An exploratory study on the subjective experiences of the ex-mentally ill towards social prejudice in their rehabilitation process

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An exploratory study on the subjective experiences of the ex-mentally ill towards social prejudice in their rehabilitation process

 

Author: Kwan, Mei-ling
Title: An exploratory study on the subjective experiences of the ex-mentally ill towards social prejudice in their rehabilitation process
Degree: M.A.
Year: 1995
Subject: Ex-mental patients -- Rehabilitation
Prejudices
Hong Kong Polytechnic University -- Dissertations
Department: Dept. of Applied Social Studies
Pages: vi, 90 leaves : ill. ; 30 cm
Language: English
InnoPac Record: http://library.polyu.edu.hk/record=b1206589
URI: http://theses.lib.polyu.edu.hk/handle/200/4688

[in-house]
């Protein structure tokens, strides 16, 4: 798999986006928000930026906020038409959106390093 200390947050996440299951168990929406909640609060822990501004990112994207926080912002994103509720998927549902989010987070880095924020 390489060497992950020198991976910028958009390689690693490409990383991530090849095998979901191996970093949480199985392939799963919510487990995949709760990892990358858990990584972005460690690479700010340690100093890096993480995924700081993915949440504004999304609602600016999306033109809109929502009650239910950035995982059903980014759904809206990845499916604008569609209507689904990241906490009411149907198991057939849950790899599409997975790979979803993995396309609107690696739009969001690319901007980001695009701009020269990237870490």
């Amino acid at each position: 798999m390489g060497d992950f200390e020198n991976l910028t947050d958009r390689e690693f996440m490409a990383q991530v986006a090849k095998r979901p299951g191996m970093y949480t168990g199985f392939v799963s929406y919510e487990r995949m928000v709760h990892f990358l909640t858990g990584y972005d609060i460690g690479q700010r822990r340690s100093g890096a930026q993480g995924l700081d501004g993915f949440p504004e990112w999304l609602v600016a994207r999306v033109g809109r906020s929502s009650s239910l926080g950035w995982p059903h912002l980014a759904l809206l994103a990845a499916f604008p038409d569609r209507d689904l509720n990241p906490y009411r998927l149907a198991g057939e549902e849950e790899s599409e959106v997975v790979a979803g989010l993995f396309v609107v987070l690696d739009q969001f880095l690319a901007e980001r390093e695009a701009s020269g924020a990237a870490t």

Abstract: It is believed that community reintegration is an appropriate approach for the ex-mentally ill in their rehabilitation process. However, stigma against mental illness is common in our societies and hence public acceptance to the ex-mentally ill is far from satisfactory. Thus, this study tries to figure out the problems faced by the ex-mentally ill regarding the stigma in their rehabilitation. Moreover, this study examines the subjective interpretation of the ex-mentally ill, in particular how they manage their mental illness and the associated stigma. The researcher employed qualitative research method for this study and used in-depth interviews for data collection and analysis. Eight ex-mentally ill were invited to participate and to discuss their subjective experiences in their rehabilitation process. It was revealed that the ex-mentally ill were aware of the public prejudice and hence had shadowed their mental illness in order not to be stigmatised. As a result of this secrecy strategy, they seldom engaged in direct discrimination and did not consider the degree of stigmatisation as serious. However, they did not notice the effect of their felt stigma which actually originated from their mental illness. In order to uncover the effect of the felt stigma, the researcher turned to the origin of felt stigma and questioned how the ex-mentally ill perceive and manage their mental illness. It was discovered that the ex-mentally ill were sensitive towards their mental illness and aware of their differences between them and the ordinary people. The main differences lay on their unstable mental state. Moreover, their mental illness paralysed their working capabilities and hence deprived them of their earning power. Thus, they accepted their weakness and held a devalued status. In an attempt to sustain their working lives as ordinary people, they not only forced themselves to have drug compliance, but also drove themselves to learn various coping strategies such as relaxation skills. They believed that the most proper way to manage their mental illness was to 'normalise' themselves. The effect of the felt stigma was that they kept on asserting themselves with reference to ordinary people without questioning its appropriateness. They assigned for themselves an unobtainable standard and kept on feeling incapable. They requested themselves to change, to 'normalise', and to conform to the societal values. It reflected that normalisation concept had a great impact on the ex-mentally ill. With respect to the subjective experiences of the ex-mentally ill, normalisation did not remove the effect of stigmatisation but intensified their devalued status and maintained the felt stigma. Based on the findings, the researcher draws a couple of implications upon both theoretical and practical levels of the existing community rehabilitation programmes for the ex-mentally ill. Besides, existing policies to solve the problems of stigma such as public education programmes and disability discrimination bill are also discussed.

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